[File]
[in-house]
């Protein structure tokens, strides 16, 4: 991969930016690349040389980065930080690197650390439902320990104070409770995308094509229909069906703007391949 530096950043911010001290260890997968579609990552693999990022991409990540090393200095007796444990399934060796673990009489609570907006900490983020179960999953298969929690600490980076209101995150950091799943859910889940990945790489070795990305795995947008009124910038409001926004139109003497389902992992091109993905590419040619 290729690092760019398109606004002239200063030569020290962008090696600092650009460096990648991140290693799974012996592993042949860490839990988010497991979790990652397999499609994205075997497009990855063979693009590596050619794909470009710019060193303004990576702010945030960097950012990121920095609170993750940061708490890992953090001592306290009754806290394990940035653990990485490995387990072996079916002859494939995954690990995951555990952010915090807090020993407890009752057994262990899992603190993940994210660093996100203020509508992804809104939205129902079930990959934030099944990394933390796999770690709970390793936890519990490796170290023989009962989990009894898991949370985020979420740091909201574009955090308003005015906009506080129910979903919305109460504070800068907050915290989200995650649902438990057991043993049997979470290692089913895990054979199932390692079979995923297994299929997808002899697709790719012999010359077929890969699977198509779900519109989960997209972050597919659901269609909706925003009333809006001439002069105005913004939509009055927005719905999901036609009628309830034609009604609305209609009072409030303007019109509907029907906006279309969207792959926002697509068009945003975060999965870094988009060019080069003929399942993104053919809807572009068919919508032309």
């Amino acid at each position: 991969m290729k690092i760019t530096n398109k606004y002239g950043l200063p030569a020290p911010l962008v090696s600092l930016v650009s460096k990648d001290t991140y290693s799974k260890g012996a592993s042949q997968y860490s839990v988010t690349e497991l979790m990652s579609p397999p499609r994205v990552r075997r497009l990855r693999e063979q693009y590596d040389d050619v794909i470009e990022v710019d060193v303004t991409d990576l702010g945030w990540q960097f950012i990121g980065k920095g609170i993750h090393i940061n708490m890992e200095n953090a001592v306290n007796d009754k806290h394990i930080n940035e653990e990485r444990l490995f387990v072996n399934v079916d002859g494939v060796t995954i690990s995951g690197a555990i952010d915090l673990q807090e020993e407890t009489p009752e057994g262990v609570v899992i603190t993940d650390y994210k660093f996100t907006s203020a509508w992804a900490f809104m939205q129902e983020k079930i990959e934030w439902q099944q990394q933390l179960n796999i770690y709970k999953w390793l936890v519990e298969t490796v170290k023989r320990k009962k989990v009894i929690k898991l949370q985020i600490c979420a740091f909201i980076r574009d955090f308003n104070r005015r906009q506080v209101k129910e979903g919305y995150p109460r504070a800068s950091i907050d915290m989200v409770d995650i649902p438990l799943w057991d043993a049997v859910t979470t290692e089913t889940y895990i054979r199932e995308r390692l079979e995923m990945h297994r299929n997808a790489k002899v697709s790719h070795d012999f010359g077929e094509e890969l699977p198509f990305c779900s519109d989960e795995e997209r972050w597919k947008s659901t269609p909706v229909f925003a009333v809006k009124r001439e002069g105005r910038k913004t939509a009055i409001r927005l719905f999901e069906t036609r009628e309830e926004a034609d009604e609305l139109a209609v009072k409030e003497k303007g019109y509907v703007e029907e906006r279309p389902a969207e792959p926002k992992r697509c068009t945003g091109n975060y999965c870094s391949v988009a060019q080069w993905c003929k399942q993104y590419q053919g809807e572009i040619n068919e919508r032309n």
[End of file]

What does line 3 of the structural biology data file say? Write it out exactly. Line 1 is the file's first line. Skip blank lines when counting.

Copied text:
């Amino acid at each position: 991969m290729k690092i760019t530096n398109k606004y002239g950043l200063p030569a020290p911010l962008v090696s600092l930016v650009s460096k990648d001290t991140y290693s799974k260890g012996a592993s042949q997968y860490s839990v988010t690349e497991l979790m990652s579609p397999p499609r994205v990552r075997r497009l990855r693999e063979q693009y590596d040389d050619v794909i470009e990022v710019d060193v303004t991409d990576l702010g945030w990540q960097f950012i990121g980065k920095g609170i993750h090393i940061n708490m890992e200095n953090a001592v306290n007796d009754k806290h394990i930080n940035e653990e990485r444990l490995f387990v072996n399934v079916d002859g494939v060796t995954i690990s995951g690197a555990i952010d915090l673990q807090e020993e407890t009489p009752e057994g262990v609570v899992i603190t993940d650390y994210k660093f996100t907006s203020a509508w992804a900490f809104m939205q129902e983020k079930i990959e934030w439902q099944q990394q933390l179960n796999i770690y709970k999953w390793l936890v519990e298969t490796v170290k023989r320990k009962k989990v009894i929690k898991l949370q985020i600490c979420a740091f909201i980076r574009d955090f308003n104070r005015r906009q506080v209101k129910e979903g919305y995150p109460r504070a800068s950091i907050d915290m989200v409770d995650i649902p438990l799943w057991d043993a049997v859910t979470t290692e089913t889940y895990i054979r199932e995308r390692l079979e995923m990945h297994r299929n997808a790489k002899v697709s790719h070795d012999f010359g077929e094509e890969l699977p198509f990305c779900s519109d989960e795995e997209r972050w597919k947008s659901t269609p909706v229909f925003a009333v809006k009124r001439e002069g105005r910038k913004t939509a009055i409001r927005l719905f999901e069906t036609r009628e309830e926004a034609d009604e609305l139109a209609v009072k409030e003497k303007g019109y509907v703007e029907e906006r279309p389902a969207e792959p926002k992992r697509c068009t945003g091109n975060y999965c870094s391949v988009a060019q080069w993905c003929k399942q993104y590419q053919g809807e572009i040619n068919e919508r032309n």